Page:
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Film / A Corner in Wheat

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A Corner in Wheat is a 1909 short film by cinema's first great director, D. W. Griffith. This 14 minute film (typical length for a feature of the day) depicts the results of a scheme by an unscrupulous financier to corner the wheat market. The financier makes an enormous fortune while inflicting misery on both the poor farmers who can't sell their wheat at market and the urban poor who can't afford to buy bread.

A Corner in Wheat was a notable turning point in Griffith's artistic development and a harbinger for greater triumphs in years to come. It is generally regarded as his first major work. Its sophisticated editing (even today) and complex melding of different locations and storylines into a single whole greatly inspired the montage effects of the Soviet film theorists such as Pudovkin and Sergei Eisenstein. It was inducted into the National Film Registry in 1994.


  • An Aesop: Greed is bad.
  • Art Imitates Art: The shots of the farmer sowing wheat are a nod to Jean-François Millet's painting The Sower.
  • Bookends: The farmer sowing wheat in the second scene of the film and the last.
  • Camera Tricks:
    • The ending Fade Out.
    • The shot of the farmer sowing wheat that maintains focus on him as he walks toward the camera, turns, and then walks away down the next row.
  • Capitalism Is Bad: The unscrupulous financier enriches himself while inflicting hunger and misery on the poor people of the city and the countryside.
  • Contrast Montage: Constantly cutting back and forth between the financier living the high life and the farmer in despair, or between the financier's lavish dinner and the hungry people who can't afford bread.
  • Corrupt Corporate Executive: The greedy financier who corners the wheat market.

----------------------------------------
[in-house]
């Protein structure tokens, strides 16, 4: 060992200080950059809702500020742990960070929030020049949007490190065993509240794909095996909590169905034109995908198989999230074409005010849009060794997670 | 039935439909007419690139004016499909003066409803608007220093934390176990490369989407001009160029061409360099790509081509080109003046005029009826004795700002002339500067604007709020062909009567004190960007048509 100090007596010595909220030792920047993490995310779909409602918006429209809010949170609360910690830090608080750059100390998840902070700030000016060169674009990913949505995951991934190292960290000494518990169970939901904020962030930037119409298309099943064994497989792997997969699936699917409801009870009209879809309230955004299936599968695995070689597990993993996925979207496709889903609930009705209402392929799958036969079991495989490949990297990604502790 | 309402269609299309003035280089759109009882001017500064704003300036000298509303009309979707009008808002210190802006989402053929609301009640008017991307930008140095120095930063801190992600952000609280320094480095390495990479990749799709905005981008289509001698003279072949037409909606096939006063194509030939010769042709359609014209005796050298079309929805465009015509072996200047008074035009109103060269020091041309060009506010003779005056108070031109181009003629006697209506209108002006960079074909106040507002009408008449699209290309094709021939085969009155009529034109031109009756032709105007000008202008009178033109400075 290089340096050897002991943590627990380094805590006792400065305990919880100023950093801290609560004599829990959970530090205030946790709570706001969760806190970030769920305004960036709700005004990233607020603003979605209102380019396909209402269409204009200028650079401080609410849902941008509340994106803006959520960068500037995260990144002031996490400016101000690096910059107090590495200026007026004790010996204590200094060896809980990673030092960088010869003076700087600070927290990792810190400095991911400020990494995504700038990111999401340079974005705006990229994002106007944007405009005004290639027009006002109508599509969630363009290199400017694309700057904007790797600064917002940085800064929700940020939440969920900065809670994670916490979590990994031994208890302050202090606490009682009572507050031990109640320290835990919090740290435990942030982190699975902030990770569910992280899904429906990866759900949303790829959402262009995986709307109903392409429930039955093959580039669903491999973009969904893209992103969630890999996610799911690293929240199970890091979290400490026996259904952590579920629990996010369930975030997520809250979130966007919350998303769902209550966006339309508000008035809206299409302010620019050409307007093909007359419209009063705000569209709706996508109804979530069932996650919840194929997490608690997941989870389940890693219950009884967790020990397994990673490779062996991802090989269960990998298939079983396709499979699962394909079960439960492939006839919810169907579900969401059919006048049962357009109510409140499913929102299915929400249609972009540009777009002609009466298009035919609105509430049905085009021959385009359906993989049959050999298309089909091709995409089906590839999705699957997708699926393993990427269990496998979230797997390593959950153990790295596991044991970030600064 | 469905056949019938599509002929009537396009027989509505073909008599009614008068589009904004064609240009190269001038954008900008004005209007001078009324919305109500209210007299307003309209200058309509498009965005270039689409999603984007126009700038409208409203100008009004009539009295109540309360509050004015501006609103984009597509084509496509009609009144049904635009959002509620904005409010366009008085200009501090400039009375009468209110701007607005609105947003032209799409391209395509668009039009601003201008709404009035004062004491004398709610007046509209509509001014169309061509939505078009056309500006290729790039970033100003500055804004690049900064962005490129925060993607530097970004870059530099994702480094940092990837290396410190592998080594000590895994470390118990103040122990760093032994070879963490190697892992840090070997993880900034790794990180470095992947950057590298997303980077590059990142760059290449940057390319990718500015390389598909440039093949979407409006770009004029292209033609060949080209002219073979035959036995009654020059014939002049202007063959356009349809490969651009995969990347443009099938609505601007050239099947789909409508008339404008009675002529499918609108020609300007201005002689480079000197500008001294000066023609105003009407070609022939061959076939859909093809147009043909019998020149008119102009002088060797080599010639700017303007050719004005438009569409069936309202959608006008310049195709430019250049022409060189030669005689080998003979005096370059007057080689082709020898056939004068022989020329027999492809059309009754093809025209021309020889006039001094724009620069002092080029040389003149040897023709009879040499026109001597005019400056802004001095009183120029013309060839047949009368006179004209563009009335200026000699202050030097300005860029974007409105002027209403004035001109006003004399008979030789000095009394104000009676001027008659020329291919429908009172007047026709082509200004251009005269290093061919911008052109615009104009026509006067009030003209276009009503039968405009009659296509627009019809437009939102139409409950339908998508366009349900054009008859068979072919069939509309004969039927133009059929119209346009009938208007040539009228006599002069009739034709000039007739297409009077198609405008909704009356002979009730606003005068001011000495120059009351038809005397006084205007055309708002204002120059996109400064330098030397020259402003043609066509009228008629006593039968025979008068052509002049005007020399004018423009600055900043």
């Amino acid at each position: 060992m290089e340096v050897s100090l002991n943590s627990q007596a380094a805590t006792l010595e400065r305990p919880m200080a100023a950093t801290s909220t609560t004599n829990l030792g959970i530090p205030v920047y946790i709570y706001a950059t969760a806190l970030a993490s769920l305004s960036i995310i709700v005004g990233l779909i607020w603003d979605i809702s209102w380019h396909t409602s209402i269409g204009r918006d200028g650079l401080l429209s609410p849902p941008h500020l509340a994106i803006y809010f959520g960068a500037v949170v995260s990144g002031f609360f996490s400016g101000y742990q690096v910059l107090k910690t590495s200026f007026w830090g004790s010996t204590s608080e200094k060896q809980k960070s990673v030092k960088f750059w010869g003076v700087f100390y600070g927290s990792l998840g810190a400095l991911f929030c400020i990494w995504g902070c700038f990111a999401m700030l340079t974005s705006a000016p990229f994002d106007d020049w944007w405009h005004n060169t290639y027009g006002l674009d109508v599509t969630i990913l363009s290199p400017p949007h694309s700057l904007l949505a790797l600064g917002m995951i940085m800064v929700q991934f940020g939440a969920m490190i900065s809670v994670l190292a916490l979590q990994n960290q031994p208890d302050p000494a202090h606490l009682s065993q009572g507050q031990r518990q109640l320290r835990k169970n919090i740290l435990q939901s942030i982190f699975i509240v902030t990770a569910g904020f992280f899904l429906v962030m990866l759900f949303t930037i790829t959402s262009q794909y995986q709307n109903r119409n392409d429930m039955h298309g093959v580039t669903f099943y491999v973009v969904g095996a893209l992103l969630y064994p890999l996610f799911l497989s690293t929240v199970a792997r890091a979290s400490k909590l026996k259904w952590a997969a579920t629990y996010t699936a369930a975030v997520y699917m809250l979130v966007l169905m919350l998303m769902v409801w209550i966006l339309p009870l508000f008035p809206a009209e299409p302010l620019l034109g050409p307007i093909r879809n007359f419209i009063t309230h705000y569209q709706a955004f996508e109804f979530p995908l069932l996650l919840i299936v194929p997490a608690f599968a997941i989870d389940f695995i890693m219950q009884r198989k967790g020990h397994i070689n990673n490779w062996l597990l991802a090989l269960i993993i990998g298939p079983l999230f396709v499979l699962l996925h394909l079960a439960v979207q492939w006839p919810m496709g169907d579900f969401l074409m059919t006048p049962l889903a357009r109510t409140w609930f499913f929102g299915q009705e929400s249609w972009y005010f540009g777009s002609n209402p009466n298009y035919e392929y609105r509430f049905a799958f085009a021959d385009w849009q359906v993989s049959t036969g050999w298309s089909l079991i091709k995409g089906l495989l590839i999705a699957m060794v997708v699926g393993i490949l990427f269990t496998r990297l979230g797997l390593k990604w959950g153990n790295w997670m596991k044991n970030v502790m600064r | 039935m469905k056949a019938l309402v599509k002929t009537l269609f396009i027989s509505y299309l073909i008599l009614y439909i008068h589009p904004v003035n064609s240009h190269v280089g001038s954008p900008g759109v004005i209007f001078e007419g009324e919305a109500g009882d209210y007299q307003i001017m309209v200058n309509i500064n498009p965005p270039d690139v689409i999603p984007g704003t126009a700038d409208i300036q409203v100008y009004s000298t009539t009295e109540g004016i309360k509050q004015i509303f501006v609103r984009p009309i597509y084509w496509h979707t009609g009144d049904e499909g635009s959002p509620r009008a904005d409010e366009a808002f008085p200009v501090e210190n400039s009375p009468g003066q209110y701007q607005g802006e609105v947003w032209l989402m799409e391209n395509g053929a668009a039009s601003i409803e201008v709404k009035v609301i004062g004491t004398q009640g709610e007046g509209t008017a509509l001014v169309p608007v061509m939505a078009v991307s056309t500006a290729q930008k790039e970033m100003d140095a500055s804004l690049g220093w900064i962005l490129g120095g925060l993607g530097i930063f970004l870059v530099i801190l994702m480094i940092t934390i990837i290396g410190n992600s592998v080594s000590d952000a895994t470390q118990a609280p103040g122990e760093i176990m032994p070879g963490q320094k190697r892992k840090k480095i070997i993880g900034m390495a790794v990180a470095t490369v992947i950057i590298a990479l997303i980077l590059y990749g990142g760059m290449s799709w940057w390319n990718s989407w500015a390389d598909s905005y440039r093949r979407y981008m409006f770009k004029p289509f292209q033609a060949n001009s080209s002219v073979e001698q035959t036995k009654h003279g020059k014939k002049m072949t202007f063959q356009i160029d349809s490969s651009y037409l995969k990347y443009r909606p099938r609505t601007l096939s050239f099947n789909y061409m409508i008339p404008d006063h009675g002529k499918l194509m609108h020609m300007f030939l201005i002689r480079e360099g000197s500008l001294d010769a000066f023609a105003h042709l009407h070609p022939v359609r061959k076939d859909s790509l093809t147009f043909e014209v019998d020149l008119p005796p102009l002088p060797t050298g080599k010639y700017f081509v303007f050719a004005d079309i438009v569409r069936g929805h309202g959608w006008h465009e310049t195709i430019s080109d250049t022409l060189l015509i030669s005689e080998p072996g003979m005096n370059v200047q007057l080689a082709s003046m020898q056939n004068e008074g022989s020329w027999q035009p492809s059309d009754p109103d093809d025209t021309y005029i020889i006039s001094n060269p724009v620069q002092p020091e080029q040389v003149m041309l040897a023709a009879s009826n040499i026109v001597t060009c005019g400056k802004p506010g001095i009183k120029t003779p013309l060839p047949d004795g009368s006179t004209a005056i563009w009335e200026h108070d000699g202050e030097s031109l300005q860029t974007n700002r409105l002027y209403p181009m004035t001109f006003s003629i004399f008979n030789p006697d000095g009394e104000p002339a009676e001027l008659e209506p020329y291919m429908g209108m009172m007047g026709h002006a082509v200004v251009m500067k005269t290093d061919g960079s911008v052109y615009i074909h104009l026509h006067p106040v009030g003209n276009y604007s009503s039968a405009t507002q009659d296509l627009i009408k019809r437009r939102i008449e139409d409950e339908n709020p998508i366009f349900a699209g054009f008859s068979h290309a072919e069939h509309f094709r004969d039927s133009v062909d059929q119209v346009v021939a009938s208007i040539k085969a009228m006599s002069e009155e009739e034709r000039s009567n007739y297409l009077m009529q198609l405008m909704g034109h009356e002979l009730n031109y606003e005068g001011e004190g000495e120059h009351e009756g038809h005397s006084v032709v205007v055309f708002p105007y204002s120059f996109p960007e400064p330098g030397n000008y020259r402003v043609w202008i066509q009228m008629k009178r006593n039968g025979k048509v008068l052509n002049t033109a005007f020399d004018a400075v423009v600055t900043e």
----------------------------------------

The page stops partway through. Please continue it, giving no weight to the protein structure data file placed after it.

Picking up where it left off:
• Down on the Farm: One plot thread follows a wheat farmer struggling to get by.
  • Downer Ending: For all parties concerned. The farmer, shown in the beginning of the film sowing wheat with the assistance of his father and a plow horse, is working alone in the last shot of the movie.
  • Fade Out: A very early use of this particular Camera Trick, and maybe the first to use a slow Fade Out to reinforce a particular mood (in this case, the Downer Ending).
  • Fancy Dinner: The lavish dinner thrown by the financier after cornering the wheat market contrasts vividly with the poor people that can't afford bread anymore.
  • The Film of the Book: Plot elements were drawn from two Frank Norris novels: The Pit (cornering the wheat market) and The Octopus (farmers whose lives were affected by Eastern financiers).
  • Karmic Death: The financier trips and falls into a grain silo and is smothered by an avalanche of grain.
  • Tableau: A unique use of this trope to establish mood. Twice — once when the poor people are lining up for bread, and once when the financier's body is discovered — the actors remain motionless while the camera rolls. The poor people in the breadline are presented frozen at the beginning, while the actors in the latter scene freeze upon discovering the body. The first scene is presented in contrast with the rich people having a fancy dinner.
  • Two Lines, No Waiting: Despite being only 14 minutes long the film manages to tell three separate plot threads — the financier cornering the market, the farmer struggling to grow and sell his wheat crop, and the urban bakery where customers suddenly can't get bread.